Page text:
Category Archives: San Francisco

Disaster Relief Trials this Sunday in San Francisco

The start of the Portland Disaster Relief Trials

The start of the Portland Disaster Relief Trials

This summer in Portland, we attended the combination Disaster Relief Trials (DRT) and Fiets of Parenthood. Both have always seemed to be more or less a Portland kind of thing in hypotheticals, although they turn out to be an everywhere kind of thing in actual natural disasters, like say, Hurricane Sandy. Something happens, and suddenly people can only get around on bikes.

In the meantime, why not practice? So for the last three years Portland (among other cities, but isn’t it always Portland?) has been running practice rounds, where people on cargo bikes (and in one case, a skateboard pulling a trailer) run around the city picking up water and supplies and hauling their bikes over obstacles. In the Portland 2014 DRT there was even an electric-assist class, and a “Replenish” class for families like us, who are not into extreme sports kinds of challenges and who are always dragging small humans around. San Francisco has reorganized this into slightly different classes, but they also have a family-friendly bent, with open, open team, citizen (read: family), citizen team, and e-assist classes. I like the team concept a lot.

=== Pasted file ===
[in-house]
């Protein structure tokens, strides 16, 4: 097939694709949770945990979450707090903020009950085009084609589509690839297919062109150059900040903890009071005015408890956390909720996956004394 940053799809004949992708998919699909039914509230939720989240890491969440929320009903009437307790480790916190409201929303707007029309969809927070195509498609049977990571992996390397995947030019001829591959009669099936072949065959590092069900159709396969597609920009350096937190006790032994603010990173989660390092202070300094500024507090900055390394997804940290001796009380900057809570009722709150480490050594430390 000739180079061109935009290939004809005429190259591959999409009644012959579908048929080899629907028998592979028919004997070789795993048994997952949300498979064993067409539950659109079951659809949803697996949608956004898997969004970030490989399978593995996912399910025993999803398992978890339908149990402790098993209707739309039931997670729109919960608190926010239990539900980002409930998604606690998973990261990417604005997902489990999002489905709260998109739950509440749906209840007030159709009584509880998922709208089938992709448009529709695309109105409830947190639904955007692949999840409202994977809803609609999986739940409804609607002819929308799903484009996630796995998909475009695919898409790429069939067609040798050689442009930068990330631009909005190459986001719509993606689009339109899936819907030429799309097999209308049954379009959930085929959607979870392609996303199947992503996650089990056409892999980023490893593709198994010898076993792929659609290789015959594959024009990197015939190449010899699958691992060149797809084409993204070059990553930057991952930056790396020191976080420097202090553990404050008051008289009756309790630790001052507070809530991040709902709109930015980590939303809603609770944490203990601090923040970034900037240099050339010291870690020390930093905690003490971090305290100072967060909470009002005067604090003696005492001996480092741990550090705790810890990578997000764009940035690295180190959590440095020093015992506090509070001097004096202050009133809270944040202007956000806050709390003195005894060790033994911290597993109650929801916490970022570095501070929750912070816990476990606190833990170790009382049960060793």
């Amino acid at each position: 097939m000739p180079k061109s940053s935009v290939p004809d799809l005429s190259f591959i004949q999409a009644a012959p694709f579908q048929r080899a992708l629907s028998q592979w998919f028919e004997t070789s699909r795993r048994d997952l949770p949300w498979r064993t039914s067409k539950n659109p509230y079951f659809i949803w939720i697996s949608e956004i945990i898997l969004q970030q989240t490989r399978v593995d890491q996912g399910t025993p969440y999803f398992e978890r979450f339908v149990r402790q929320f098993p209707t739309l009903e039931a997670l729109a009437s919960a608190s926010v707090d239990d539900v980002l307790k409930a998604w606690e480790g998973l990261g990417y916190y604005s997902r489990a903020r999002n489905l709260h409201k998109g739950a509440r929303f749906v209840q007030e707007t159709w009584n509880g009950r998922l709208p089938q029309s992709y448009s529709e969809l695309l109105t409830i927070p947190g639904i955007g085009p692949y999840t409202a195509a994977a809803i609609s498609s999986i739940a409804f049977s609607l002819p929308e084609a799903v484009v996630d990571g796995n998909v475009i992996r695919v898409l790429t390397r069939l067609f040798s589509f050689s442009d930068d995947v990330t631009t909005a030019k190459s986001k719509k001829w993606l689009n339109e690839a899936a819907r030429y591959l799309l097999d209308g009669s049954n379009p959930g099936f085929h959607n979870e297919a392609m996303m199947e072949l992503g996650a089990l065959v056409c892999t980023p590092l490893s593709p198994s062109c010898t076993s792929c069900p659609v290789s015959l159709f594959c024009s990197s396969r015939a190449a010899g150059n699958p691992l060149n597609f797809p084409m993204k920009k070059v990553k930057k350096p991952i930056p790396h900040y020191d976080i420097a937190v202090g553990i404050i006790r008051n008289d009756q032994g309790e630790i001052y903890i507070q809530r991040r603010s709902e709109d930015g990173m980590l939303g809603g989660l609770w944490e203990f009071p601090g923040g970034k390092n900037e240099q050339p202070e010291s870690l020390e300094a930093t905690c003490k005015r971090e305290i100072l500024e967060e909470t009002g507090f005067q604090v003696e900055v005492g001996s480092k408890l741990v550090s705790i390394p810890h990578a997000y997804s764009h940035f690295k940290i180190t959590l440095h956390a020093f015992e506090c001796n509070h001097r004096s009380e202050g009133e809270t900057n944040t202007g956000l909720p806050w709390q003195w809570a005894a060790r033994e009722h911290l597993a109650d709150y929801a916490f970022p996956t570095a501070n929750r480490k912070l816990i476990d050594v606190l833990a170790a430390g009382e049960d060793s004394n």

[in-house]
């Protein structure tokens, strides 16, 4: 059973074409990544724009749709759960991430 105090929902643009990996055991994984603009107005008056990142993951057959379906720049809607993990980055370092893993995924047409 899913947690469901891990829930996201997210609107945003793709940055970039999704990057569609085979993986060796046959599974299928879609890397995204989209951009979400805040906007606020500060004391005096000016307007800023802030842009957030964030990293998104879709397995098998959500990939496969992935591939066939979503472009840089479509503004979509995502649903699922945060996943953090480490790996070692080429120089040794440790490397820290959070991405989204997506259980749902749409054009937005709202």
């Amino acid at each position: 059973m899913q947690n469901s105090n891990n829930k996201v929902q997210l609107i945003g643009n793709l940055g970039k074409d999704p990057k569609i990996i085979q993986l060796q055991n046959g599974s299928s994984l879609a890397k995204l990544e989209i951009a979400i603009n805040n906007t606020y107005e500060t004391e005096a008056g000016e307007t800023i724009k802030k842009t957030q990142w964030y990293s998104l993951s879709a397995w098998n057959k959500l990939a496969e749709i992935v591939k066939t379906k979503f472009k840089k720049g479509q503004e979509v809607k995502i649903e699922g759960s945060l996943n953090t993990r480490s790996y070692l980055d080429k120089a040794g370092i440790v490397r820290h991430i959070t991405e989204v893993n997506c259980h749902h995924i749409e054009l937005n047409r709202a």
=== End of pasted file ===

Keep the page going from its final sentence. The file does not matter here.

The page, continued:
I’m a bit late to be announcing this party—sorry, it’s been busy—but it’s definitely an event worth checking out if you are cargo bike-curious or already a fan.

Here’s the press release from Xtracycle, and a link to the event itself.

“Xtracycle is proud to be the presenting Sponsor for the 1st annual SF Disaster Relief Trials – 25 years and 2 days after the legendary Loma Prieta earthquake of 1989.